Hacking Oakland's Budget

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Remember Azeen's (awesome) story from a few months ago about how civic-minded hackers are using data to try to fix some of Oakland's stubbornest problems? WELL, a new project that aims to use data visualization to give average people the tools they need to understand — and, in turn, get involved with — Oakland's budgeting process, just went live a few days ago (in beta at least) and it's pretty sweet.

According to Adam Stiles, a member of the small, all-volunteer group working on the project, dubbed Open Budget Oakland, the first germ of the idea came at a hackathon last July, when Shawn McDougal, a UC Berkeley math teacher and community organizer, pitched the idea. From there, it snowballed into a full-blown website and civic project — one with legitimate buy-in from the city, no less: Stiles and the rest of the team will present the site at tonight's City Council meeting, at the request of city officials.

An Open Budget Oakland visualization of the Mayors proposed spending for 2013-15.
  • An Open Budget Oakland visualization of the Mayor's proposed spending for 2013-15.

"Shawn saw a need, which is that people have very little understanding of the city's budget," Stiles said. "In the interest of getting people involved in local politics, we tried to visualize the city's budget. And we realized that the only way to understand it was in a 300-page PDF. Even for people like us, who are really interested in this stuff, it's not easy." The budget, at least as it emerges from City Hall, isn't easily searchable or visualizable; the format isn't particularly conducive to making comparisons between various slices of expenditures. At first, the hackathon team built a simple pie chart; after that, though, they — along with city staffer Bradley Johnson, and in collaboration with the Code for America brigade Open Oakland — began meeting weekly to take the project further. And last week, when Mayor Quan proposed the city's 2013-15 budget, the Open Budget Oakland team produced several data visualizations in the space of a few hours.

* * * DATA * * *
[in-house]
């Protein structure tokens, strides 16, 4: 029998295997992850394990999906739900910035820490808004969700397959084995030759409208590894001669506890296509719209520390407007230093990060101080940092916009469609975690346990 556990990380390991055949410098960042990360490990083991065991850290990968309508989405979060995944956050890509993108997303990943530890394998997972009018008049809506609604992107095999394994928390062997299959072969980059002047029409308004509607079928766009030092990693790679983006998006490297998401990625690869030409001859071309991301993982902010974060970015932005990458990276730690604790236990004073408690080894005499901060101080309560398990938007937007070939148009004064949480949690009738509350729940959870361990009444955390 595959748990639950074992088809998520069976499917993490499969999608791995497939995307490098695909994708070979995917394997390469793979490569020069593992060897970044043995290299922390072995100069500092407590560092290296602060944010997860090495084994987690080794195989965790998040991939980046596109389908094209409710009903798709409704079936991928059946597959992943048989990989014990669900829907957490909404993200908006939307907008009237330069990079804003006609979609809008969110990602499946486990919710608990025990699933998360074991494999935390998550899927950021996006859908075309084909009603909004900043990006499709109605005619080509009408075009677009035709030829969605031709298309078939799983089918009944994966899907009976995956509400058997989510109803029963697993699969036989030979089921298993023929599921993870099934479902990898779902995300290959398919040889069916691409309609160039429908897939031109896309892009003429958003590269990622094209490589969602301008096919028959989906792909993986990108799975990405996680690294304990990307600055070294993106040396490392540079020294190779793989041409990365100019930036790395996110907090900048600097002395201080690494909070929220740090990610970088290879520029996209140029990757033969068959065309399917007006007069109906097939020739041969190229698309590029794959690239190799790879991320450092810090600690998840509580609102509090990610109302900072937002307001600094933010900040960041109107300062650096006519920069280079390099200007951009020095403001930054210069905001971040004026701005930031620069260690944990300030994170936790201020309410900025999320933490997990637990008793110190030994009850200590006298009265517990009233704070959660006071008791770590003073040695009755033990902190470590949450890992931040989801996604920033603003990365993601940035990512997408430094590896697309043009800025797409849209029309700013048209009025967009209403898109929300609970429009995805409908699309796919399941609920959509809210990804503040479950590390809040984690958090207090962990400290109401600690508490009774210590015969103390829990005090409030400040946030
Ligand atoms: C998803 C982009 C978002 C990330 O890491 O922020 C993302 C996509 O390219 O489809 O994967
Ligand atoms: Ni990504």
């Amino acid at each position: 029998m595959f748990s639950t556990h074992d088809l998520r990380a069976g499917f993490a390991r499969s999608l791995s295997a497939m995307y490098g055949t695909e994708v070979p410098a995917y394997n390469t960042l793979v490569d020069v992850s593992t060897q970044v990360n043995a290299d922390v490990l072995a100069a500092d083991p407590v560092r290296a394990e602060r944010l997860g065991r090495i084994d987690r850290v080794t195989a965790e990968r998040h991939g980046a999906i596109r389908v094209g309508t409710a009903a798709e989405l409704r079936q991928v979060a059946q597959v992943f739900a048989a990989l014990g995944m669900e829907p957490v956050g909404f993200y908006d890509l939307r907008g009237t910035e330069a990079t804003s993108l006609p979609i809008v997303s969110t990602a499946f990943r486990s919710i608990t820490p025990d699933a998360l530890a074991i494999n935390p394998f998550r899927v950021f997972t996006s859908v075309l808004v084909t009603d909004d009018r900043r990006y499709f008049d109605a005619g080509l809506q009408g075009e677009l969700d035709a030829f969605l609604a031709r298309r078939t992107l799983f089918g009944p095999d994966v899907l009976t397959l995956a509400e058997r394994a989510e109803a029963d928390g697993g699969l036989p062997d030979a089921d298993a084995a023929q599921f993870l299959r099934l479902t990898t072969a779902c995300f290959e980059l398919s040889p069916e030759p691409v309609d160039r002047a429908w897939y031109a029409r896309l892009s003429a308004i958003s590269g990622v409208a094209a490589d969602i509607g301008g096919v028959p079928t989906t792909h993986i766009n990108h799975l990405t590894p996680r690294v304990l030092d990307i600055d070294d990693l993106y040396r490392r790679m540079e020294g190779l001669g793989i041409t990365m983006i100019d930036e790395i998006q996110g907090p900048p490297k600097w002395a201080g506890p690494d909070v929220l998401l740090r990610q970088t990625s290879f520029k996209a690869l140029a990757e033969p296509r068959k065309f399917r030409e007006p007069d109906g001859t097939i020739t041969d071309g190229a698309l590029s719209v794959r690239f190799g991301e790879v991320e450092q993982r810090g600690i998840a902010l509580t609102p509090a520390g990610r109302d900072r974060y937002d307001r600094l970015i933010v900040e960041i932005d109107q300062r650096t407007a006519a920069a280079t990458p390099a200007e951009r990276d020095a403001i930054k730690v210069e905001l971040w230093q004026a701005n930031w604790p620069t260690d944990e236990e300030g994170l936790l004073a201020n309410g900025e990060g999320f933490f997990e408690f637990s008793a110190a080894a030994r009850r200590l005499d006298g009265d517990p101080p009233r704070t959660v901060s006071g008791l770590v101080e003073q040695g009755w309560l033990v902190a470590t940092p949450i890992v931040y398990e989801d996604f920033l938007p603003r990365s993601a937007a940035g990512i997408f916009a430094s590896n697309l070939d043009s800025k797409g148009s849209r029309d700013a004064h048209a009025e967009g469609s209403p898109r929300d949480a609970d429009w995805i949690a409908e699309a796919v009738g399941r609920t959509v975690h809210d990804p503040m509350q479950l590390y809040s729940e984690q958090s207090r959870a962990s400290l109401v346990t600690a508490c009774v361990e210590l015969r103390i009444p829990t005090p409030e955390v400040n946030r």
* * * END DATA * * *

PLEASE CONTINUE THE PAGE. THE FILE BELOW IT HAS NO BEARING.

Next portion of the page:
That's not all, though. Ultimately, Stiles said, the goal is to facilitate serious discussion between the public and the city: "Just seeing isn't enough," he said. "What we're trying to do now is connect people with the people who have control" — which is, in part, where tonight's City Council meeting comes in. Eventually, Stiles would like the site to act as a sort of clearinghouse for budget information, on which members of the public can ask questions of city staff — and actually get them answered.

"This is really about budget literacy, and conversation and sharing," Stiles said. "We're not taking a stance on the budget. We're simply saying that we think it could help people be more involved in helping shape Oakland's budget priorities. If we have a stance, it's that people should be more involved in politics in general, and specifically in the budget process."

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